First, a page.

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Better Together: Continuing our journey with Brunswick House First Nation

Better Together:
Continuing our journey with Brunswick House First Nation

  • 6 min read

Article by Cory Girard, Project Manager, Environmental Water

For Water First, the most successful projects springboard into enhanced partnerships and deeper relationships. There’s no better feeling than getting invited back to collaborate on a new project. It’s truly an honour, and I got to experience it first hand when I returned to Brunswick House First Nation (BHFN) in early July 2023 to provide training for an enhanced climate change monitoring program.

My last visit to BHFN, which is located about 150 kilometres northeast of Sault Ste. Marie, was in the summer of 2022. I had been there on three separate occasions to train BHFN staff on the technical aspects of their climate change monitoring program. BHFN was interested in establishing a program that could track the effects of climate change on the waters and plants most heavily relied on by the community. My role was to support the team – made up of Santana, Shawn, and Paradise – in mastering their field and data collection skills. The program’s first field season was a great success thanks to the confidence and capabilities all three team members demonstrated. I was happy to have been a part of their learning journey, and also a little sad that they might not need us to come back.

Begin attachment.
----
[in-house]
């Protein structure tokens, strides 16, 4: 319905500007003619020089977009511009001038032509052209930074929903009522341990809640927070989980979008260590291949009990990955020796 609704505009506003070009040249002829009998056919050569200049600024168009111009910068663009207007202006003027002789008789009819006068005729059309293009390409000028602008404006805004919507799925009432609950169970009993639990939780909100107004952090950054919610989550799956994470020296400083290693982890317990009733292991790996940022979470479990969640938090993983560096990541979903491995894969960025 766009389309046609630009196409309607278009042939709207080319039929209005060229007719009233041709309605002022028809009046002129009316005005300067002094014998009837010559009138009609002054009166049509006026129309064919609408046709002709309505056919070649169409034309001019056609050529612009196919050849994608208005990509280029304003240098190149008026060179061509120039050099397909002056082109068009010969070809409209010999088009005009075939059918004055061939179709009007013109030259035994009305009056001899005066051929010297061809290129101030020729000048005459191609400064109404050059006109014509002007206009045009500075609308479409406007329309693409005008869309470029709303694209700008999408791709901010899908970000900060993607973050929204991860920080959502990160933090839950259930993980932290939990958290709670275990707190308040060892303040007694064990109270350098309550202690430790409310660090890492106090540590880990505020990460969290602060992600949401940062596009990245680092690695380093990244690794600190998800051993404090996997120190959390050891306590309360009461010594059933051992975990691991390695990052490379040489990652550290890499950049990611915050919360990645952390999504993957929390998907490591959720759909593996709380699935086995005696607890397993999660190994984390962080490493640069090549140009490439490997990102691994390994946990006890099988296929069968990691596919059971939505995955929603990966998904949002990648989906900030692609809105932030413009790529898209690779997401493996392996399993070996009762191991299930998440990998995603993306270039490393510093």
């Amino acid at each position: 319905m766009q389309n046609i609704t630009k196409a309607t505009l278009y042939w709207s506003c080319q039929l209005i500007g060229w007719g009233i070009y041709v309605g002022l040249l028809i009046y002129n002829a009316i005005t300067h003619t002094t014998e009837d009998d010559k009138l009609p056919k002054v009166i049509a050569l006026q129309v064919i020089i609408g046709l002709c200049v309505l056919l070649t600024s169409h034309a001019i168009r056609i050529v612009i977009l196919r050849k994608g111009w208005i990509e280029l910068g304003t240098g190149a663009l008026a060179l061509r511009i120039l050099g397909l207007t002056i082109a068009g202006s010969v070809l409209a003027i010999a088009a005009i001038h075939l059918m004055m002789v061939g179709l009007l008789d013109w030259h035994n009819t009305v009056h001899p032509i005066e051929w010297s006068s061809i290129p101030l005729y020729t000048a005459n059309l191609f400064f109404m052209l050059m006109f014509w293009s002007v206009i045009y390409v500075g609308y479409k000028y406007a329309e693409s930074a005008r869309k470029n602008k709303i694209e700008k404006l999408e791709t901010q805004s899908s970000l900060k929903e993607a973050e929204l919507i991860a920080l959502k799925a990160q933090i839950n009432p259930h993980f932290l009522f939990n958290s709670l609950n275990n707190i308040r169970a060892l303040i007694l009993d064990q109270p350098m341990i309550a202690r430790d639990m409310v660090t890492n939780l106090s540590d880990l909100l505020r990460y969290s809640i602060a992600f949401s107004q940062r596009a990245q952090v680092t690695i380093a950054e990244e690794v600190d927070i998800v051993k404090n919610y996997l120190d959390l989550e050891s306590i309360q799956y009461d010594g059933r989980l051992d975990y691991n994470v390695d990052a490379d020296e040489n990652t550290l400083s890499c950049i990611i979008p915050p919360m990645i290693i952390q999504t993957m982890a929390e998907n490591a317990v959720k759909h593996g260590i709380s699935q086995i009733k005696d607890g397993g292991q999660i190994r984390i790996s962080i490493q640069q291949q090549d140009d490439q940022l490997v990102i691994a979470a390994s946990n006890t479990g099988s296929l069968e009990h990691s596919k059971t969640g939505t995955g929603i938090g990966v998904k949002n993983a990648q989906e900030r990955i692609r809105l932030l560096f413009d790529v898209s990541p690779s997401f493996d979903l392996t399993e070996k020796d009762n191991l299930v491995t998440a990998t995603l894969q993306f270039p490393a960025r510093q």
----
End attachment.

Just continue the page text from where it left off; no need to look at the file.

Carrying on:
Imagine my delight when Santana, the team lead, said they wanted to have Water First return for training on a new-and-improved climate change monitoring program! 

Over the fall and winter, Santana had been busy. She had presented the BHFN monitoring program at Magnetawan First Nation’s Indigenous Lands and Resources Management conference and at Saugeen Ojibway Nation’s climate change workshop led by Water First. These events showcased the amazing environmental work being done by other Indigenous communities and emphasized a Two-Eyed Seeing approach.

Photo caption: Santana Vanbuskirk presenting her poster entitled, “Protecting the Great Spirit of Nibi (water) with Brunswick House First Nation”, at Magnetawan First Nation’s Indigenous Lands and Resources Management conference in March 2023.

“My goal for this project is to create climate change awareness in the community and document long term effects of climate change. I would like to see the Mountbatten Climate Change Project continue to strive for years to come. Climate change means to me that Mother Earth is in pain and she needs more people to protect the water, the trees, the ground and everything in between.”

Photo Caption: Participant Santana Vanbuskirk sits in Borden River as she takes water quality parameter measurements with a multiparameter probe.

To say Santana was inspired is an understatement. She wanted to implement some of what she had learned and make improvements for the next phase of BHFN’s program. She and the Lands and Resources Department were keen to work with Water First again – and we were thrilled.